The Best Possible Exercise for Surfing

Doing this is the best way to get better at it. Surpise! Photo:Matt Shepherd

I received an email this week asking a very simple question. It went a little something like this:
“Although a mixed bag of exercise-weight training, running, cycling, are all good – I am convinced that the rowing machine is the single best exercise that most mimics the muscles that surfers use – I am ready to turn 55 & my paddling/endurance has improved dramatically since using this apparatus – I would like to hear what you & other surfers think of rowing machines & what they do for exercise when surf is non-existent. Thanks!”

I am going to answer this as I would answer any question about exercise prescription. My intention is not to disprove or discredit the author’s experience, but perhaps more importantly, to change how this question is posed into something more useful. I am about to change how you think about exercise:
The body knows nothing of muscles, only movement. Principally because this question suffers from something called an “availability bias.”
Think of it like this: if you were told all your life that saturated fat was bad for you, this is the framework from which you would form your decisions about how you shop for food. Naturally, you would look for low-fat options. Sadly, this isn’t remotely true. The initial decision making was solid, it was just based on a false foundation.


Standard fitness practice and therapy models understand the body in isolation, commonly with single joints along with the muscle and connective tissue surrounding that joint. Standard fitness models commonly train muscles in isolation because of this, using a body building mentality, which is one reason why people are so commonly interested in muscle groups. It is easy to understand, and can be taught to just about anybody.

The reality is that the whole of the body works together. It is useful to look at individual parts when you are first learning what goes where, but as soon as you want to stand up and start moving, that analogy mostly gets chucked out the window. What the body does know however, are packets of information known as motor engrams (what you know as muscle memory), which is how your brain and your nervous system understands and interacts with the muscles and fascia in a sequence of firing (contracting and relaxing) as a joined up integrative thing. We can generalize these movements into squatting, lunging, bending, pushing, pulling and twisting exercises. I have written another blog on these movements here, and another specifically for paddling here.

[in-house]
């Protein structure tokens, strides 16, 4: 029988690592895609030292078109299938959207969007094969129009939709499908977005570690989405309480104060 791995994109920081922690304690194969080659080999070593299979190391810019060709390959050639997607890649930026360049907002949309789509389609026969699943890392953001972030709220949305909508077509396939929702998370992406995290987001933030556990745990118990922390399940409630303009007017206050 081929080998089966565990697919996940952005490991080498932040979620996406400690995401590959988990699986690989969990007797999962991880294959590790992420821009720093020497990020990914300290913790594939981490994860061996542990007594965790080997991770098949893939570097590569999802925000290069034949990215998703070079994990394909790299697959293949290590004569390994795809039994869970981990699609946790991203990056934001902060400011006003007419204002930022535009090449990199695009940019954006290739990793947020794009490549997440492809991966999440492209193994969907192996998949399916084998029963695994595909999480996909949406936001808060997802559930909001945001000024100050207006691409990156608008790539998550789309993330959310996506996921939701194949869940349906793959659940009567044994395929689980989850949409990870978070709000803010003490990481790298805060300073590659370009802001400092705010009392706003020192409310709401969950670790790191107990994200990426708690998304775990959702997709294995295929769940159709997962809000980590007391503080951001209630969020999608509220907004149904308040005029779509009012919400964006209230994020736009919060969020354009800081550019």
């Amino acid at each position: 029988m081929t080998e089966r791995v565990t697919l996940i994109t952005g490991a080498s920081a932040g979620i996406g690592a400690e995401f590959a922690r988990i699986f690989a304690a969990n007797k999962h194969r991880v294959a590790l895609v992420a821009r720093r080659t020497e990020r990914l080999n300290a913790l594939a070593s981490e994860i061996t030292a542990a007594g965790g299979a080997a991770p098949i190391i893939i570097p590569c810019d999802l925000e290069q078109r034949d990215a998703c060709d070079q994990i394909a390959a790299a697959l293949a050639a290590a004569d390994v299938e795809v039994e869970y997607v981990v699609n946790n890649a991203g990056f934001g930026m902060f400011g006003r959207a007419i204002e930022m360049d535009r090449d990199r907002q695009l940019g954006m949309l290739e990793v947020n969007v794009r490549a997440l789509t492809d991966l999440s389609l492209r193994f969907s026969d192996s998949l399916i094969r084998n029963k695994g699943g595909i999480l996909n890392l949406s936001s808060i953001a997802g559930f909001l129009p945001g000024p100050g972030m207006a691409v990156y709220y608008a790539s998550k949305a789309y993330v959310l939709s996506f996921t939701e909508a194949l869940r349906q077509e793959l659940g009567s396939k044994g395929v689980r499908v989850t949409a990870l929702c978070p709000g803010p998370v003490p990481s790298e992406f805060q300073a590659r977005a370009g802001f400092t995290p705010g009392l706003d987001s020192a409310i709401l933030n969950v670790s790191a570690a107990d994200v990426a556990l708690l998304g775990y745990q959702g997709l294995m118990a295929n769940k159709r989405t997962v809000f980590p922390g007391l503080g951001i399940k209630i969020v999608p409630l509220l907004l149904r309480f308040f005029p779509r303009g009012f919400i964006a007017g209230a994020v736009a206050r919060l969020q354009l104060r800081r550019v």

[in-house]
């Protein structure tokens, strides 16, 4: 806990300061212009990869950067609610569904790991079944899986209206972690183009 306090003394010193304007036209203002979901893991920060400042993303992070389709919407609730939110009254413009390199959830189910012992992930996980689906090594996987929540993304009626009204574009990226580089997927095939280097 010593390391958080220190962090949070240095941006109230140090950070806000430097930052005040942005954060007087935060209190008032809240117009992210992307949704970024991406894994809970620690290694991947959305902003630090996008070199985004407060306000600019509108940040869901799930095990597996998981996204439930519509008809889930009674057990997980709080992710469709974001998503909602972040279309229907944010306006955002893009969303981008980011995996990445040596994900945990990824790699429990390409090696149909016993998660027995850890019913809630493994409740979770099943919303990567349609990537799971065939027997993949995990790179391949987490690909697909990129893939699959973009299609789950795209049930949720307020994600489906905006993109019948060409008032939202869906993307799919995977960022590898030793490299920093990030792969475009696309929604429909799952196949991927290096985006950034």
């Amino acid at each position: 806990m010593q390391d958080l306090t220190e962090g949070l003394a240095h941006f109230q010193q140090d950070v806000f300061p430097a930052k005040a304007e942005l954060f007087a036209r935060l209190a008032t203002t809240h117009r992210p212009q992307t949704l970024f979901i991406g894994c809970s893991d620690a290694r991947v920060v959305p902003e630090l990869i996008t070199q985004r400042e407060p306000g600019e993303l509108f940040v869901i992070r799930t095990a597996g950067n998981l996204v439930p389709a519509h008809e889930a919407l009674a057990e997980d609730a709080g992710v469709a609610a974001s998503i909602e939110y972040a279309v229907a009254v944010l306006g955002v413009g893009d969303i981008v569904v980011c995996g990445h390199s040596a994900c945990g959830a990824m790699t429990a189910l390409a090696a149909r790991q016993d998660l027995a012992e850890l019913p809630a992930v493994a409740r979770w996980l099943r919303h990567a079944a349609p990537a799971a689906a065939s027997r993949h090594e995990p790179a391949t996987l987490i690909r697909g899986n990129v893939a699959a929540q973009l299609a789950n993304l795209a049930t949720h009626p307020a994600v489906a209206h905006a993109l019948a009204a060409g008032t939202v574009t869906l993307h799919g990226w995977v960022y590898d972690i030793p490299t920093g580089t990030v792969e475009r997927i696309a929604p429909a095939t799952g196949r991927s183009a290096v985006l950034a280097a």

Using basic principles of movement, and muscle joint action, a rowing machine fails pretty badly. I can’t see see any movement on a surfboard that mimics sitting in forward flexion, pushing back with your legs, leaning backwards and drawing your shoulder blades together with both arms at the same time.

The end phase of the pull is the only portion that involves extension and pulling, so you could argue that much, but it would be a lot of misplaced precision, at least in relation to other exercises that are more applicable, like swimming or resistance band training.

But wait! It is useful when you think about biomotor abilities. These are slightly more interesting, and more applicable as you can use this tool to answer your question a little better than simply looking at muscle action on its own.

The rowing machine is on a fixed axis, so therefore requires no real stability to make it work. If you push on it, it will slide (although actually rowing would be a very different thing). It takes a little motor sequencing, but not very much, doesn’t require power or strength loads, has no agility component, requires little-to-no flexibility.

Therefore, the rowing machine is a good way to isolate an endurance load, if you wanted to target that key area. It’s like a body builder isolating a bicep. But much like a body builder’s bicep, if the rest of your body doesn’t know how to use it, it becomes a big, useless muscle.

You will get a generic training response for endurance, but you still get a much better one by actually just swimming, as this now combines both movement skill with the biomotor ability you require. If this weren’t the case, you would commonly see Tour de France winners seriously competing in running marathon events (or lots of Kenyans pedaling up the Col de la Madeleine).

So if you wanted to train for stability, use a stability device like a swiss ball or Indo Board. If you want to train for strength, lift weights. If you want to train for power, throw a medicine ball around. If you want to train for flexibility, do yoga, or better still, improve your specific postural issues. If you want to train for endurance, by all means, pull on a rope repeatedly.

There is NO one single best exercise for surfing, other than surfing. Plain and simple, it is the best exercise you can do to improve your surfing.


If you have questions that you would like to see answered, please email them to me at ash@weekendsurfwarrior.com.

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